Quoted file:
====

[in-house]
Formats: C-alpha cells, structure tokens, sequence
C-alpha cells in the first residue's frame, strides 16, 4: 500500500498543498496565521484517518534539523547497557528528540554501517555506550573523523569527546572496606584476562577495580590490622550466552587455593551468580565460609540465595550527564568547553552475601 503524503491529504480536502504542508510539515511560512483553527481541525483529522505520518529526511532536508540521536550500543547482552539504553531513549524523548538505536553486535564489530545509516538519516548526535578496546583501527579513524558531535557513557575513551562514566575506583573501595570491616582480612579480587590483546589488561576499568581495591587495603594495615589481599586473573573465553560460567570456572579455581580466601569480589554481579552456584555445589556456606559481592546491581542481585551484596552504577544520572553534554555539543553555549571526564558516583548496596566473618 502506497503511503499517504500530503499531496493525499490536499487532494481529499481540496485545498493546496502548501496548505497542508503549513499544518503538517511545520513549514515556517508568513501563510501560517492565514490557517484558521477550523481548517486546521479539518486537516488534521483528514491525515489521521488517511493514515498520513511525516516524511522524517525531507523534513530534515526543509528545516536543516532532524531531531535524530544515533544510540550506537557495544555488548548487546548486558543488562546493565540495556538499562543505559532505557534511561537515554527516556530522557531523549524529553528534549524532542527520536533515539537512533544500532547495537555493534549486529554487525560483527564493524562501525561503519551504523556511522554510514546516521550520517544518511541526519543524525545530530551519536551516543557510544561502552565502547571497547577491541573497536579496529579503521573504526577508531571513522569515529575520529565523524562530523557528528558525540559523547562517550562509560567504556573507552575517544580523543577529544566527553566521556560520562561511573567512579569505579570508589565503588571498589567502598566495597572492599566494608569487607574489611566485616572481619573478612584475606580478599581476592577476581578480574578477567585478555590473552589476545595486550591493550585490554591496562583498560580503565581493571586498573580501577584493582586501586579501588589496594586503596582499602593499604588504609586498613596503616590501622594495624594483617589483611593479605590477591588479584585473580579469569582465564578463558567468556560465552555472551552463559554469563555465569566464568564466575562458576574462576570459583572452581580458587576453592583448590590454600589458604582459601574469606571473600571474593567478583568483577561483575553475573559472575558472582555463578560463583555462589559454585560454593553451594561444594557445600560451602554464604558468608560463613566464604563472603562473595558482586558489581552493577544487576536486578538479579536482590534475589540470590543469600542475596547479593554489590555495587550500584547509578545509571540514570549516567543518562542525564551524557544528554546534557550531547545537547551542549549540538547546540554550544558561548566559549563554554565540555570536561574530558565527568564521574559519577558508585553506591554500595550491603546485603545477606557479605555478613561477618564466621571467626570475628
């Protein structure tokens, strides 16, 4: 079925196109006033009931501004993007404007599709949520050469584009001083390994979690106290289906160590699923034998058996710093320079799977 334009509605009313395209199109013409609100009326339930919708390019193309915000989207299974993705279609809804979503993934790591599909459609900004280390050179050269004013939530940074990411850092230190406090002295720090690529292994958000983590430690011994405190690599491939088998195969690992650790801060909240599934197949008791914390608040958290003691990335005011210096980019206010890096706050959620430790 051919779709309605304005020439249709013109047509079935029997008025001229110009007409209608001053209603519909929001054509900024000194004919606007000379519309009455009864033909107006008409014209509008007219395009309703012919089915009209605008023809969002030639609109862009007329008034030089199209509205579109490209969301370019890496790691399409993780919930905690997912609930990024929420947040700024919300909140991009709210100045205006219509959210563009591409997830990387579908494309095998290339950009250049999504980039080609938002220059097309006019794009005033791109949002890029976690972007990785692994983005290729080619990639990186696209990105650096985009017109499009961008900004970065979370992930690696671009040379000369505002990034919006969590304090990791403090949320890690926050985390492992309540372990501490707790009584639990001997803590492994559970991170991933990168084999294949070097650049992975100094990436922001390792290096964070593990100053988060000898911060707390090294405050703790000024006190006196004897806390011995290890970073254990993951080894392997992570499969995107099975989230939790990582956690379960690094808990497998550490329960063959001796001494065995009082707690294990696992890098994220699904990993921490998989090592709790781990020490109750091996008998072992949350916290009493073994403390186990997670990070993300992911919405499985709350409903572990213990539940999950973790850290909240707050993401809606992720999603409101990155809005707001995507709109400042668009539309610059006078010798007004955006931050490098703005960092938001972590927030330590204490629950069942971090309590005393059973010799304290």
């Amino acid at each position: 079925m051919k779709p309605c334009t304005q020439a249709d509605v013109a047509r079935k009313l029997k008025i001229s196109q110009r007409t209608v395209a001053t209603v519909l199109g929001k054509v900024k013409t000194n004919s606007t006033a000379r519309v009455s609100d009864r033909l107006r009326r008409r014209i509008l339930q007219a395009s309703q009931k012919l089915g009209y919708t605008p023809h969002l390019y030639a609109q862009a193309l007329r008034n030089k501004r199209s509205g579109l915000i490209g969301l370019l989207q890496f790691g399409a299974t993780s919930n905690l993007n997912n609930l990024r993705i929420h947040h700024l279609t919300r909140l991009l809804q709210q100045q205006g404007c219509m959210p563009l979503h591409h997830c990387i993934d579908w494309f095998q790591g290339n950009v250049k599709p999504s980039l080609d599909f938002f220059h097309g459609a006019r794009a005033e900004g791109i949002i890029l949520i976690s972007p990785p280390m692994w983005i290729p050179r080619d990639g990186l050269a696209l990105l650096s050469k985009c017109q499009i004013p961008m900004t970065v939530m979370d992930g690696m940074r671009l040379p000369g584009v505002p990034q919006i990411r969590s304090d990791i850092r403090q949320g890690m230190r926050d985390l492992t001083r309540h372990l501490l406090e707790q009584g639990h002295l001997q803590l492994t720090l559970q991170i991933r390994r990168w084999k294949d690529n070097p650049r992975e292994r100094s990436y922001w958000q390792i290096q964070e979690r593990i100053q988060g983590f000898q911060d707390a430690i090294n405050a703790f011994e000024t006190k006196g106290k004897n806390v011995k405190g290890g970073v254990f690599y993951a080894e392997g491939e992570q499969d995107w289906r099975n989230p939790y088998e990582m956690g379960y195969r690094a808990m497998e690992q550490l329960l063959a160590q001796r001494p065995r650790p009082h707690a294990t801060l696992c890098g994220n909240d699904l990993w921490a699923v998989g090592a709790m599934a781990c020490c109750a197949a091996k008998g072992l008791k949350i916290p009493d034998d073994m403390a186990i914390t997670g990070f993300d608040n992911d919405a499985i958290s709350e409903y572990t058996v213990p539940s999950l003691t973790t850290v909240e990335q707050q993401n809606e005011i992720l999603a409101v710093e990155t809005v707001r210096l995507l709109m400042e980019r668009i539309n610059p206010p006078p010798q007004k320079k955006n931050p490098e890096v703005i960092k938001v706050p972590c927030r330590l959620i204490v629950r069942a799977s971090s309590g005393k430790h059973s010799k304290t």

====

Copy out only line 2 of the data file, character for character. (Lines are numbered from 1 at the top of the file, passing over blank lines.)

Formats: C-alpha cells, structure tokens, sequence